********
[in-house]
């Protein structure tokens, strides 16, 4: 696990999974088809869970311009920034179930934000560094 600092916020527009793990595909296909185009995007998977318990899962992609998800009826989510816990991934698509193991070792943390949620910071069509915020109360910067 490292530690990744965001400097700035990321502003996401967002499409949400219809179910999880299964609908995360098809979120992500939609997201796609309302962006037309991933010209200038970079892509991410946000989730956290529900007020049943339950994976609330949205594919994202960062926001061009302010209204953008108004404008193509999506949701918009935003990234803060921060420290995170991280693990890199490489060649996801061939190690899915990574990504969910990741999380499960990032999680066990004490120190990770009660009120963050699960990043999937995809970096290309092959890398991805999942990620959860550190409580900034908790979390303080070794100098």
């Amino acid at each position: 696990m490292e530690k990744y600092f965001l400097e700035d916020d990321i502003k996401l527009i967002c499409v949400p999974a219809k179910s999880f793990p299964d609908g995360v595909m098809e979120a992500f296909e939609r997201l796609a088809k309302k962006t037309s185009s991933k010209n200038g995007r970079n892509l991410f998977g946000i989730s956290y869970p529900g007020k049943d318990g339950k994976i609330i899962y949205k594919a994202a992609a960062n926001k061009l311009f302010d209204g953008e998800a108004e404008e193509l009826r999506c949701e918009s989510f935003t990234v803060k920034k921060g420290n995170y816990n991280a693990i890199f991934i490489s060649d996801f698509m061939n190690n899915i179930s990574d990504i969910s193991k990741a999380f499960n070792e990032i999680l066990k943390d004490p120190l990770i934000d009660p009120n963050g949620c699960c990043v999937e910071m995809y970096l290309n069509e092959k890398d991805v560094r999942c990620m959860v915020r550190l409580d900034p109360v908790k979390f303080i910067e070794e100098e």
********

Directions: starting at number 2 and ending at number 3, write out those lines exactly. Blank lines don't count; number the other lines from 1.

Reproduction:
């Protein structure tokens, strides 16, 4: 696990999974088809869970311009920034179930934000560094 600092916020527009793990595909296909185009995007998977318990899962992609998800009826989510816990991934698509193991070792943390949620910071069509915020109360910067 490292530690990744965001400097700035990321502003996401967002499409949400219809179910999880299964609908995360098809979120992500939609997201796609309302962006037309991933010209200038970079892509991410946000989730956290529900007020049943339950994976609330949205594919994202960062926001061009302010209204953008108004404008193509999506949701918009935003990234803060921060420290995170991280693990890199490489060649996801061939190690899915990574990504969910990741999380499960990032999680066990004490120190990770009660009120963050699960990043999937995809970096290309092959890398991805999942990620959860550190409580900034908790979390303080070794100098």
């Amino acid at each position: 696990m490292e530690k990744y600092f965001l400097e700035d916020d990321i502003k996401l527009i967002c499409v949400p999974a219809k179910s999880f793990p299964d609908g995360v595909m098809e979120a992500f296909e939609r997201l796609a088809k309302k962006t037309s185009s991933k010209n200038g995007r970079n892509l991410f998977g946000i989730s956290y869970p529900g007020k049943d318990g339950k994976i609330i899962y949205k594919a994202a992609a960062n926001k061009l311009f302010d209204g953008e998800a108004e404008e193509l009826r999506c949701e918009s989510f935003t990234v803060k920034k921060g420290n995170y816990n991280a693990i890199f991934i490489s060649d996801f698509m061939n190690n899915i179930s990574d990504i969910s193991k990741a999380f499960n070792e990032i999680l066990k943390d004490p120190l990770i934000d009660p009120n963050g949620c699960c990043v999937e910071m995809y970096l290309n069509e092959k890398d991805v560094r999942c990620m959860v915020r550190l409580d900034p109360v908790k979390f303080i910067e070794e100098e």